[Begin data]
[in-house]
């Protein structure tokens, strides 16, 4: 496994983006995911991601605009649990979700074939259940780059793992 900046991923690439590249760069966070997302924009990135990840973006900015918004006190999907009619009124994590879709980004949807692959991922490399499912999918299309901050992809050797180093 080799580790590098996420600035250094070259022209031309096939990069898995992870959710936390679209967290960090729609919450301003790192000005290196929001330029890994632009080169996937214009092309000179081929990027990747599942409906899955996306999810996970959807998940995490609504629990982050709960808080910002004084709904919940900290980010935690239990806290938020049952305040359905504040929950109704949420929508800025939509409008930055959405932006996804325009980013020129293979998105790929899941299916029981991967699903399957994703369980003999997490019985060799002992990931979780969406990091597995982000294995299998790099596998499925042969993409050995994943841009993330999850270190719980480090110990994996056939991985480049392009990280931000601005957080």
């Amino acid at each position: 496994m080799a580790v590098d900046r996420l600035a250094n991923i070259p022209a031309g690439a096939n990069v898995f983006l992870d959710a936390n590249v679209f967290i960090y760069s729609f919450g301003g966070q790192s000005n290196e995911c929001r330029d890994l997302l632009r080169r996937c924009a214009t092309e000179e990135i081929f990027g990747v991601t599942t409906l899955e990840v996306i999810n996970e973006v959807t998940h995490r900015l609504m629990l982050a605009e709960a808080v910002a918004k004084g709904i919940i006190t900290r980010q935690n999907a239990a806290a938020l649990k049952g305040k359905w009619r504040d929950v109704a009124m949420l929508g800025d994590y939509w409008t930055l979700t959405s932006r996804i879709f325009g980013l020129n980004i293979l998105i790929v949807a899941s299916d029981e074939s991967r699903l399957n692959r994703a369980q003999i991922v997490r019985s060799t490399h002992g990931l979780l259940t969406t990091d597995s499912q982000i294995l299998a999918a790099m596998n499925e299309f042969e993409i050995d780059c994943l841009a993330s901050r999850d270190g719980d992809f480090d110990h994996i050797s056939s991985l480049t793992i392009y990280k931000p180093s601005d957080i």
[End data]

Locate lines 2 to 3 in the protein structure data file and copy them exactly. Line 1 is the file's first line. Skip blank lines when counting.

């Protein structure tokens, strides 16, 4: 496994983006995911991601605009649990979700074939259940780059793992 900046991923690439590249760069966070997302924009990135990840973006900015918004006190999907009619009124994590879709980004949807692959991922490399499912999918299309901050992809050797180093 080799580790590098996420600035250094070259022209031309096939990069898995992870959710936390679209967290960090729609919450301003790192000005290196929001330029890994632009080169996937214009092309000179081929990027990747599942409906899955996306999810996970959807998940995490609504629990982050709960808080910002004084709904919940900290980010935690239990806290938020049952305040359905504040929950109704949420929508800025939509409008930055959405932006996804325009980013020129293979998105790929899941299916029981991967699903399957994703369980003999997490019985060799002992990931979780969406990091597995982000294995299998790099596998499925042969993409050995994943841009993330999850270190719980480090110990994996056939991985480049392009990280931000601005957080």
């Amino acid at each position: 496994m080799a580790v590098d900046r996420l600035a250094n991923i070259p022209a031309g690439a096939n990069v898995f983006l992870d959710a936390n590249v679209f967290i960090y760069s729609f919450g301003g966070q790192s000005n290196e995911c929001r330029d890994l997302l632009r080169r996937c924009a214009t092309e000179e990135i081929f990027g990747v991601t599942t409906l899955e990840v996306i999810n996970e973006v959807t998940h995490r900015l609504m629990l982050a605009e709960a808080v910002a918004k004084g709904i919940i006190t900290r980010q935690n999907a239990a806290a938020l649990k049952g305040k359905w009619r504040d929950v109704a009124m949420l929508g800025d994590y939509w409008t930055l979700t959405s932006r996804i879709f325009g980013l020129n980004i293979l998105i790929v949807a899941s299916d029981e074939s991967r699903l399957n692959r994703a369980q003999i991922v997490r019985s060799t490399h002992g990931l979780l259940t969406t990091d597995s499912q982000i294995l299998a999918a790099m596998n499925e299309f042969e993409i050995d780059c994943l841009a993330s901050r999850d270190g719980d992809f480090d110990h994996i050797s056939s991985l480049t793992i392009y990280k931000p180093s601005d957080i």